Posted by Sean at May 3, 2007 5:59 AM

oh. I wasn't going to go to see low. But I might have to now..

Posted by a4 at May 3, 2007 8:24 AM

safe journeys, Sean!

got songs!

Posted by rob(ot) at May 3, 2007 8:54 AM

So long Sean. Have a safe trip back.

Posted by garrincha at May 3, 2007 9:25 AM

How strange that you're not familiar with "Just What I Needed".

Posted by Nate at May 3, 2007 4:50 PM

Yeah, I'm shocked you didn't realize it was a Cars cover. Am I that old?

Love this blog all the same, though.

Posted by cmonks at May 3, 2007 6:49 PM

Naw, I'm just a youngin' who didn't listen to anything much besides classical until his teens. Ivan sent me the original though and it's really great. Any other classical-devourin' youngins: seek it out.

Posted by Sean at May 3, 2007 7:30 PM

I wonder if that mystery song isn't Jarvis Cocker from Pulp? The voice is so similar...

Posted by caroline at May 4, 2007 12:34 PM

that bishop allen song is gorgeous! i love desperate melancholy lyrics to upbeat bursting music. it's sad but hopeful.

that cars song is great...makes me think of how we love people that just torture us and aren't that great for us sometimes, but we can't help ourselves! gives me the same feeling as james' "laid."

Posted by camille at May 4, 2007 3:03 PM

What were the first two TV shows you loved?

Posted by DW. at May 7, 2007 9:58 PM

flattered you'd ask, DW. today i would say the 3 tv shows i love are: The Wire, the new Battlestar Galactica (watch the first episode before you condemn me), and the UK version of The Office.

Posted by Sean at May 7, 2007 10:06 PM

I would not condemn you -- Galactica rocks.

But the US version of The Office actually kicks the ass of the UK one, as improbable as that must sound if you've only seen the latter.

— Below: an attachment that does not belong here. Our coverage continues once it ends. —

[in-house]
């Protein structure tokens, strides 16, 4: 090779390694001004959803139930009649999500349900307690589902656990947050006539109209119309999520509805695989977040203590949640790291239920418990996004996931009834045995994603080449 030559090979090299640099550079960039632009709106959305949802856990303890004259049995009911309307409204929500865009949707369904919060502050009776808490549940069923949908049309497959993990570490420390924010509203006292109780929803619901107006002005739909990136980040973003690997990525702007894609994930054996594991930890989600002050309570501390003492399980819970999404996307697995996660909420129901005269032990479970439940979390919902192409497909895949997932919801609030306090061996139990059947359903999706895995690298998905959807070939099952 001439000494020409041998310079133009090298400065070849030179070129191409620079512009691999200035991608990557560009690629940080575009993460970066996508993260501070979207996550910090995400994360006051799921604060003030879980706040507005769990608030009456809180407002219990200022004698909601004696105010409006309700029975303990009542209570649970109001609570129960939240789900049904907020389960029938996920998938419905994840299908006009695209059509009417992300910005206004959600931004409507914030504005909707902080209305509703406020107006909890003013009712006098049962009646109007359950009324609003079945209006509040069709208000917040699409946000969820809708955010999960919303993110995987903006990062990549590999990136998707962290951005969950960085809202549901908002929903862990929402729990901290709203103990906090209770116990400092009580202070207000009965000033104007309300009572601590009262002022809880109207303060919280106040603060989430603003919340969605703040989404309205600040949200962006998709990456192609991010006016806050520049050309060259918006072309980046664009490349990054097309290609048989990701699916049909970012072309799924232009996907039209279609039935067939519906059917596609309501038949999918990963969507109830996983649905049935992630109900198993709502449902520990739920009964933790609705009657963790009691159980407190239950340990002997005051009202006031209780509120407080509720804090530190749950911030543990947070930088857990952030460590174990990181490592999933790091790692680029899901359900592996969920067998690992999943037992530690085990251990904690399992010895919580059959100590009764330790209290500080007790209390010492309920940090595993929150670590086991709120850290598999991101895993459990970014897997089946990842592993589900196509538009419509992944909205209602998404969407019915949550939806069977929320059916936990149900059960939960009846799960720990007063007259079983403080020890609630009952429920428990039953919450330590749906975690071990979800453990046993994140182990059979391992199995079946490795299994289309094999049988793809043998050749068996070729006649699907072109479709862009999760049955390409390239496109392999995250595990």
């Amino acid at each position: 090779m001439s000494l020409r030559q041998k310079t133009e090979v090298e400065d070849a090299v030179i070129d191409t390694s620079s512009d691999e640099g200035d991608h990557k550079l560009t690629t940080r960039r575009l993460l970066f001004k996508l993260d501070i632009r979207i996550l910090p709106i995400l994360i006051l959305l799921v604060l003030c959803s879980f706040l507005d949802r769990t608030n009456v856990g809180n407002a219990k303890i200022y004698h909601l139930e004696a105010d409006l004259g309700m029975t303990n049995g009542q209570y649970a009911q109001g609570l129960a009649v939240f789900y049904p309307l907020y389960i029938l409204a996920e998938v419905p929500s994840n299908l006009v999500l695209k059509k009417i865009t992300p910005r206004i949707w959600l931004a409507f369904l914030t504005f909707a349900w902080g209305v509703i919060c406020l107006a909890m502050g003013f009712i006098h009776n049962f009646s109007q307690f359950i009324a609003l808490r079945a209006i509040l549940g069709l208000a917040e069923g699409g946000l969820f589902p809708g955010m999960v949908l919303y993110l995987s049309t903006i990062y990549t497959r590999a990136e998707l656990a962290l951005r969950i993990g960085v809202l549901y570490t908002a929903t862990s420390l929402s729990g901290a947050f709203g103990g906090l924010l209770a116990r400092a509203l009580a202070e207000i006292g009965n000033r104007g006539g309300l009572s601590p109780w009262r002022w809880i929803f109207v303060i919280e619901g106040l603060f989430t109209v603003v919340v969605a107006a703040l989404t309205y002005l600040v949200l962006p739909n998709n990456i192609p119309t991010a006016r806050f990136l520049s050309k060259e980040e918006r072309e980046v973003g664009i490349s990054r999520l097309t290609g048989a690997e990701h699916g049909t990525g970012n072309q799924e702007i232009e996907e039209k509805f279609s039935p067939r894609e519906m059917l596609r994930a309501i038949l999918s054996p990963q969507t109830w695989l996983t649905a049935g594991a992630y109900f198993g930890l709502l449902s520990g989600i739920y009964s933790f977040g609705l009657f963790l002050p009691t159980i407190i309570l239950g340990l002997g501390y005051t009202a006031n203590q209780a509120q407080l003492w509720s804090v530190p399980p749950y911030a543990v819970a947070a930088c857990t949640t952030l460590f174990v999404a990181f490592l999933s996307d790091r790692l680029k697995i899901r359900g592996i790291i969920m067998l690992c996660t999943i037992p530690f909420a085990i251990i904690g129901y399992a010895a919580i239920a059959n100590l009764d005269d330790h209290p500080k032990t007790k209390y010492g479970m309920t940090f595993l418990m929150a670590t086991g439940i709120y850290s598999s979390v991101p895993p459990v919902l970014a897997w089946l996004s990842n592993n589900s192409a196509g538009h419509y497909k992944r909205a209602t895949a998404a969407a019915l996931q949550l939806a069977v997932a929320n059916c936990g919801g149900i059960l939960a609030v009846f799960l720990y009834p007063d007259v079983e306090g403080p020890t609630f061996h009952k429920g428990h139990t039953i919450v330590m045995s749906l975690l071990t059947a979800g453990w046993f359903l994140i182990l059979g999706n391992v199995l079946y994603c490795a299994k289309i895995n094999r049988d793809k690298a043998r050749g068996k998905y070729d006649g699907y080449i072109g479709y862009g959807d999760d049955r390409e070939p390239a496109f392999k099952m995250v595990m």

Posted by DW. at May 8, 2007 10:12 AM

As you're a fan of The Wire, the greatest show to come out of American televison (hell, television anywhere) in the last decade, you might enjoy having a look at this blog by the show's Music Supervisor:

Posted by Paul at May 8, 2007 7:20 PM

Sean, as someone with an appalling ignorance of classical music, I'd say this is a perfect time for you to put your upbringing to use. :-)

Posted by tuwa at May 9, 2007 7:57 PM

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This is a daily sampler of really good songs. All tracks are posted out of love. Please go out and buy the records.

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about the authors
Sean Michaels is the founder of Said the Gramophone. He is a writer, critic and author of the theremin novel Us Conductors. Follow him on Twitter or reach him by email here. Click here to browse his posts.

Emma Healey writes poems and essays in Toronto. She joined Said the Gramophone in 2015. This is her website and email her here.

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our favourite blogs
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Back to the World
La Blogothèque
Weird Canada
Destination: Out
Endless Banquet
A Grammar (Nitsuh Abebe)
Ill Doctrine
A London Salmagundi
Words and Music
Petites planétes
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Silent Shout
Clouds of Evil
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Awesome Tapes from Africa
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Pitchfork Reviews Reviews
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Nicola Meighan
radiolab [podcast]
CKUT Music
plethoric pundrigrions
Wattled Smoky Honeyeater
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Passion of the Weiss
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Horses Think
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Then Play Long (Marcello Carlin)
Uno Moralez
Coming Up For Air (Matt Forsythe)